12,747 reputation
11433
bio website math.brown.edu/~lubinj
location Minnesota
age 78
visits member for 2 years, 10 months
seen 2 hours ago

Aged mathematician


1d
comment Calculate the area of the ellipsoid that rotates around the $x$-axis
At first glance, this does not look like a valid method of calculating area. Are you sure it’s right?
Aug
19
comment Taylor series of an analytic function that maps the unit disk surjectively onto the upper half plane
To answer this, it helps to know what the automorphisms of the unit disk are.
Aug
18
comment Is there any way to express $\theta=c$ as some function of $r$?
The whole point is that $r$ is not a function of $\theta$.
Aug
18
comment Is there any way to express $\theta=c$ as some function of $r$?
Indeed, that was the reason for my comment.
Aug
18
comment Is there any way to express $\theta=c$ as some function of $r$?
Is there any way to express $x=c$ as a function of $y$?
Aug
17
comment Can the cube of 2 different complex numbers be the same?
@PeterWoolfitt, perhaps easier to write $\omega$ out as $-1/2 +\sqrt{-3}/2$
Aug
11
comment Compact closure in $C([0,2])$
The way you’ve stated your problem, your sets do not seem to be subsets of $[0,2]$ at all. Unless “$([0,2])$” means something I’m not expecting.
Aug
11
comment Laurent series for $1/(e^z-1)$
This is the answer I would have given, too, but I would have given a different method of finding the coefficients. You set up a long division problem à la high-school math, but run the terms in the opposite direction, that is, increasing degrees as you go left to right. You’re dividing the standard series for $e^x-1$ into $1$, and do your thing. Of course it gets messy after a while, but there are no undetermined coefficients.
Aug
11
comment $2 {\mathbb Z}$ is flat
The module $2\mathbb Z$ is free (basis is $\{2\}$) and thus projective, thus flat.
Aug
11
comment Finding the matrix of a rotation.
Yeah, it’s associative, but not commutative! This is a real important fact about matrices.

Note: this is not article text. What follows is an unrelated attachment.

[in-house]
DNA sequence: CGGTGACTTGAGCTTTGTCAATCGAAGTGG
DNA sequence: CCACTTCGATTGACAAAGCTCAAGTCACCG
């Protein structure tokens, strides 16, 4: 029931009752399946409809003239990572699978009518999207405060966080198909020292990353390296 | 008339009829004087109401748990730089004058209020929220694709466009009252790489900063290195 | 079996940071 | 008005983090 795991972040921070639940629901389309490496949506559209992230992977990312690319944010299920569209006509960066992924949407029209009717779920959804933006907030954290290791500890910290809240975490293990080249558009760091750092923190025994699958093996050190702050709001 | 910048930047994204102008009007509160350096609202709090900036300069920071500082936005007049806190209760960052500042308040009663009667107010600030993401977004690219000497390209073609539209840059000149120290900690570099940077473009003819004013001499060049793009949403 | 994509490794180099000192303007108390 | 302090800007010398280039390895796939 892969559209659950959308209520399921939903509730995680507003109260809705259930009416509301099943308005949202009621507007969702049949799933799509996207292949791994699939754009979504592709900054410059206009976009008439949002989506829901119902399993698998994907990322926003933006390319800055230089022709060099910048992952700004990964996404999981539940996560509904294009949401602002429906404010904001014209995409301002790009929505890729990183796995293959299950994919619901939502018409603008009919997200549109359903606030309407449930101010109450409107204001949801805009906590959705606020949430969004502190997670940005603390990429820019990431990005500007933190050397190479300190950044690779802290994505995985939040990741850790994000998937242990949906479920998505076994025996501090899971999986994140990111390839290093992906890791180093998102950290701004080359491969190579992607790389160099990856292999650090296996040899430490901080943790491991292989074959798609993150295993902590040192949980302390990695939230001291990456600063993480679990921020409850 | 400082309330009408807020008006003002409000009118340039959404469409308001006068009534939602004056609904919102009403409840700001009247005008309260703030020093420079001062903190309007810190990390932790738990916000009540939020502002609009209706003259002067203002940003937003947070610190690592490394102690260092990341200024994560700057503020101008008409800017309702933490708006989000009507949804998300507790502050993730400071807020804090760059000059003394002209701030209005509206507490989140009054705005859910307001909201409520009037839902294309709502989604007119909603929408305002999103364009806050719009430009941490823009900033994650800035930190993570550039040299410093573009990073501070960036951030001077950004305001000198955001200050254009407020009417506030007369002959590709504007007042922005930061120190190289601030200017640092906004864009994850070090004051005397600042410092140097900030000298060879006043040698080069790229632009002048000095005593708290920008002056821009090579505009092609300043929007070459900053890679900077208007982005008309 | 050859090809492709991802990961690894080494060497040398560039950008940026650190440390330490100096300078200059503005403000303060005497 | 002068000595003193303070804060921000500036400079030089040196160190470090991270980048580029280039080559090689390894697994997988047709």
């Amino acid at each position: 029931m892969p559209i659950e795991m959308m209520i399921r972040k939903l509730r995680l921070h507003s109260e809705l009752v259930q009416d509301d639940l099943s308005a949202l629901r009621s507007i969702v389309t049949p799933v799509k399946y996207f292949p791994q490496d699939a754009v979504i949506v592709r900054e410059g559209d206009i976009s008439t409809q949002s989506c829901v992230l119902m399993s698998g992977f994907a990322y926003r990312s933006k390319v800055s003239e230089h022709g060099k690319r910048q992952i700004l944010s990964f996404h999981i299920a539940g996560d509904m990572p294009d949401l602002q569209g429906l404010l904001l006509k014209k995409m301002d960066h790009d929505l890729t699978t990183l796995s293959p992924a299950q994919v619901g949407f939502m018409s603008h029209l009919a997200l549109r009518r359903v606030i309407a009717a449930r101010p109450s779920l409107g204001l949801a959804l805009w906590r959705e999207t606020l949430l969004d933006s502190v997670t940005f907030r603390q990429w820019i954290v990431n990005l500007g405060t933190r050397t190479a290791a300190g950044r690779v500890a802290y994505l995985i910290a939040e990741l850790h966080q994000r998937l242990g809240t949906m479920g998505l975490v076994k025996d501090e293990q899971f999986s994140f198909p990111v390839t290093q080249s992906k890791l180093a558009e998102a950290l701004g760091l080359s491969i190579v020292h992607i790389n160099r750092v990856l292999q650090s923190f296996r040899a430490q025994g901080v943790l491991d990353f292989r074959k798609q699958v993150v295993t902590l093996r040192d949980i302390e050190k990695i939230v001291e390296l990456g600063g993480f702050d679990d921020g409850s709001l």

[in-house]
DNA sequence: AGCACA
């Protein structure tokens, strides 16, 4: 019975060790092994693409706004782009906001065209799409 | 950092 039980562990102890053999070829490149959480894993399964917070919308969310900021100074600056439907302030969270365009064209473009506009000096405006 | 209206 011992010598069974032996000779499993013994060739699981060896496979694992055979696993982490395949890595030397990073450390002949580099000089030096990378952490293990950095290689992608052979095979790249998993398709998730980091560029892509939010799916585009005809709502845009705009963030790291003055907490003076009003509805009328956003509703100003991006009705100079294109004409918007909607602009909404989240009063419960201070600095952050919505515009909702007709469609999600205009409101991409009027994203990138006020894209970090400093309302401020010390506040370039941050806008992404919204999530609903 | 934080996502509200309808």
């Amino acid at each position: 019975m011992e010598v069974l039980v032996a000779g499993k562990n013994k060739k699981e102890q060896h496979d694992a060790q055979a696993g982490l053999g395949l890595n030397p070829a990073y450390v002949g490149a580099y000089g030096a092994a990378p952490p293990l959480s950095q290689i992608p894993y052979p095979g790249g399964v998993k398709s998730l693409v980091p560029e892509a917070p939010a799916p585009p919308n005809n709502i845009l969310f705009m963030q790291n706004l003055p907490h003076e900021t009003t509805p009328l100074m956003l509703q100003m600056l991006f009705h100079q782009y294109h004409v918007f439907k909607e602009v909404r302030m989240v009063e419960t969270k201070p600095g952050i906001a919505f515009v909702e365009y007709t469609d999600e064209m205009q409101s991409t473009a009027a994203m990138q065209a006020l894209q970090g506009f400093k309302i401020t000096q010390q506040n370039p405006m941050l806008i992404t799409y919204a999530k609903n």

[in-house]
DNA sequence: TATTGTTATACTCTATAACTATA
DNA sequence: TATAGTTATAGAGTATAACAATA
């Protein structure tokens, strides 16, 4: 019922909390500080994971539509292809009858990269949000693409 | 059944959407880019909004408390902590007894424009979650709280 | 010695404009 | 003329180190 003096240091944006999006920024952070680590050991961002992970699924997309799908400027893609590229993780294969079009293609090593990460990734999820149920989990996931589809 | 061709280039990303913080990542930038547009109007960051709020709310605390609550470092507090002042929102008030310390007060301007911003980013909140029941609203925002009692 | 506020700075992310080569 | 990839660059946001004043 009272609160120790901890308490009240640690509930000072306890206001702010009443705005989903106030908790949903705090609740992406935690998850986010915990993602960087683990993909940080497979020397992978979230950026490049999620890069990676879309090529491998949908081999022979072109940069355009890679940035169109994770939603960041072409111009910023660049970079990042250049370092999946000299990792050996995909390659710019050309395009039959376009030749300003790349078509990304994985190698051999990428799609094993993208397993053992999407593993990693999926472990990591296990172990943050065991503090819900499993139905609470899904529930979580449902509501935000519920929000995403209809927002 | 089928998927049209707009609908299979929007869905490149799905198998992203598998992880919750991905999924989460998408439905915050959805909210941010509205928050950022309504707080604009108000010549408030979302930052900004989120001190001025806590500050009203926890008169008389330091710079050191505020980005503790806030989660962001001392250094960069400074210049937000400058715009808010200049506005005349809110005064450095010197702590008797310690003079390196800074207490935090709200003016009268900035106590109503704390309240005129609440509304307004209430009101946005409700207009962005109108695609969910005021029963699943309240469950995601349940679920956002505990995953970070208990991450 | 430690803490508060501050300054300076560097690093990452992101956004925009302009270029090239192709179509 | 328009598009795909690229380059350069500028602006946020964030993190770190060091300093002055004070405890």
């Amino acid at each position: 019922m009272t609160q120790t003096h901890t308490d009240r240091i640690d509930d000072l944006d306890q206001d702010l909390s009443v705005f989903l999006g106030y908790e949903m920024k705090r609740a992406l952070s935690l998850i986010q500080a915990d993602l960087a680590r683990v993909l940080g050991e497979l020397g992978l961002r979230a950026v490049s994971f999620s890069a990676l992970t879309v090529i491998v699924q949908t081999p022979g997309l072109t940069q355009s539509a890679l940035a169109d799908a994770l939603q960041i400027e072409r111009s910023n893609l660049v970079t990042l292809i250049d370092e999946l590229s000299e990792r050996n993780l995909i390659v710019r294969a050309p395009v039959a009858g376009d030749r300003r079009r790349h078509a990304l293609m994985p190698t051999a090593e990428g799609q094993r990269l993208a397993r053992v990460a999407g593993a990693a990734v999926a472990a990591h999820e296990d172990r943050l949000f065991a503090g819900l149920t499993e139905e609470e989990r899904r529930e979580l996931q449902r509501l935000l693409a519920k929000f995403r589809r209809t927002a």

Aug
11
answered Unsure about infinite continued fraction
Aug
11
answered Finding the matrix of a rotation.
Aug
10
comment Could one make a ring of matrices of uncountable size?
I always get confused here. You want your vectors to have only finitely many nonzero entries as well, don’t you?
Aug
10
comment Exponential function, multivariable calculus
Right. No calculus necessary in this case, since both the function and the domain are radially symmetric, the function in the exponent is decreasing along radii, and the exponential part is an increasing function.
Aug
10
comment Suppose that $\beta$ is a zero of $f(x)=x^4+x+1$ in some field extensions of $E$ of $Z_2$.Write $f(x)$ as a product of linear factors in $E[x]$
I like the Galois-theoretical treatment, as @JyrkiLahtonen has guided OP to, namely that the roots are $\beta^{2^m}$, $0\le m<4$. But your answer was really very efficient.
Aug
10
comment Complex Numbers - Finding Roots
I don’t understand. You’re taking an equation of form $T^2+2z+3=0$ and saying it’s quadratic in ?
Aug
9
comment If a function $f$ is decreasing on its domain then would its inverse be increasing or decreasing?
The issue has little to do with derivatives—your answer here is just what I would have said.
Aug
7
answered Eisenstein´s Irreducibility Criterion
Aug
6
comment Find an irreducible polynomial with zero $\cos(2\pi/7)$
Indeed, this is a computation that everyone should do. It’s most satisfying.
Aug
6
comment Minimal polynomial for $\zeta+\zeta^5$ for a primitive seventh root of unity $\zeta$
You’ve got a couple of typos in your expression for the $X^2$-term of $g$. I got $g(X)=1 - 3X + 2X^2 + X^3 + 4X^4 + 2X^5 + X^6$